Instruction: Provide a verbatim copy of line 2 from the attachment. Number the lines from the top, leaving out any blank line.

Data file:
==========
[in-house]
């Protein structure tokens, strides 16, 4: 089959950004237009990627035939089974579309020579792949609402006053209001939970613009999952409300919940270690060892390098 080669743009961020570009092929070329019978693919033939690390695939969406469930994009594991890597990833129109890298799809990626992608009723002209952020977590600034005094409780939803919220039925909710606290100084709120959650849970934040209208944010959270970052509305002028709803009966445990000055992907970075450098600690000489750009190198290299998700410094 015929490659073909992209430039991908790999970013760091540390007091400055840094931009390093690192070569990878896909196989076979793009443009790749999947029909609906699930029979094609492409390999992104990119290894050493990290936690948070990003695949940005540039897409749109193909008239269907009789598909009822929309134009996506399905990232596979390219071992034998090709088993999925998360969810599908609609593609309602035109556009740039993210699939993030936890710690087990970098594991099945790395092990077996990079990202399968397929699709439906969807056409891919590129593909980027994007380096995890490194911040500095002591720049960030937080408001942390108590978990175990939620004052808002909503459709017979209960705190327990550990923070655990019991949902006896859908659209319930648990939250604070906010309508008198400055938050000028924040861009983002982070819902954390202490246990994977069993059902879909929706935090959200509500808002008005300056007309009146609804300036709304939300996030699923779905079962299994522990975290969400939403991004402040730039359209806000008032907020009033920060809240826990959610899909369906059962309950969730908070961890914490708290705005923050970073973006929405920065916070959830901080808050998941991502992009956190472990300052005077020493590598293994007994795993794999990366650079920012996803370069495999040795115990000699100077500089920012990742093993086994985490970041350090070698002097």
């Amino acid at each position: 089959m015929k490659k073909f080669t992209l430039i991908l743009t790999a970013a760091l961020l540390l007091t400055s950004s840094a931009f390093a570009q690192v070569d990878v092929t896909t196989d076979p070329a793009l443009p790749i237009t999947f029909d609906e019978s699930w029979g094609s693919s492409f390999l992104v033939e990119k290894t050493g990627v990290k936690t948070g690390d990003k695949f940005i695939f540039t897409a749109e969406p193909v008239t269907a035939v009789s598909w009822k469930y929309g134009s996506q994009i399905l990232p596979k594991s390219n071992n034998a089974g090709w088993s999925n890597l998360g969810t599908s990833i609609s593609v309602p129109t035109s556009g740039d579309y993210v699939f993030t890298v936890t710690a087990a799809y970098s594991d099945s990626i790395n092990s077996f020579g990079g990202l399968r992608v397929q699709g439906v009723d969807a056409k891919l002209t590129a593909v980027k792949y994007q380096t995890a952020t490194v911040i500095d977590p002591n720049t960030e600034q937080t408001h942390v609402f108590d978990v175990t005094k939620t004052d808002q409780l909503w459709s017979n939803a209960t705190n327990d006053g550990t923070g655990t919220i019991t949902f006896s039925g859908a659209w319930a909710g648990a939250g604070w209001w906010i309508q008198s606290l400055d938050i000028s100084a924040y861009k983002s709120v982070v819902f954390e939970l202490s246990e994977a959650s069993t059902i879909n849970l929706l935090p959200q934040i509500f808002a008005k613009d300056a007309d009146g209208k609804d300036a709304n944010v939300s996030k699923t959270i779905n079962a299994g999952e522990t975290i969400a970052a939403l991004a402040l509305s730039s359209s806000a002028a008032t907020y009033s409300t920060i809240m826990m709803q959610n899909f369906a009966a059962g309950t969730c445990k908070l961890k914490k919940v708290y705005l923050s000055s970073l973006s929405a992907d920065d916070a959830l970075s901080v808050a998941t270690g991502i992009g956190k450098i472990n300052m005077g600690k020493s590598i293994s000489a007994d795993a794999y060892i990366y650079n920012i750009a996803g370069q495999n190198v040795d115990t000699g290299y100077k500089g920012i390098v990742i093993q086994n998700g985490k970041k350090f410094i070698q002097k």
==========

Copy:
């Protein structure tokens, strides 16, 4: 089959950004237009990627035939089974579309020579792949609402006053209001939970613009999952409300919940270690060892390098 080669743009961020570009092929070329019978693919033939690390695939969406469930994009594991890597990833129109890298799809990626992608009723002209952020977590600034005094409780939803919220039925909710606290100084709120959650849970934040209208944010959270970052509305002028709803009966445990000055992907970075450098600690000489750009190198290299998700410094 015929490659073909992209430039991908790999970013760091540390007091400055840094931009390093690192070569990878896909196989076979793009443009790749999947029909609906699930029979094609492409390999992104990119290894050493990290936690948070990003695949940005540039897409749109193909008239269907009789598909009822929309134009996506399905990232596979390219071992034998090709088993999925998360969810599908609609593609309602035109556009740039993210699939993030936890710690087990970098594991099945790395092990077996990079990202399968397929699709439906969807056409891919590129593909980027994007380096995890490194911040500095002591720049960030937080408001942390108590978990175990939620004052808002909503459709017979209960705190327990550990923070655990019991949902006896859908659209319930648990939250604070906010309508008198400055938050000028924040861009983002982070819902954390202490246990994977069993059902879909929706935090959200509500808002008005300056007309009146609804300036709304939300996030699923779905079962299994522990975290969400939403991004402040730039359209806000008032907020009033920060809240826990959610899909369906059962309950969730908070961890914490708290705005923050970073973006929405920065916070959830901080808050998941991502992009956190472990300052005077020493590598293994007994795993794999990366650079920012996803370069495999040795115990000699100077500089920012990742093993086994985490970041350090070698002097």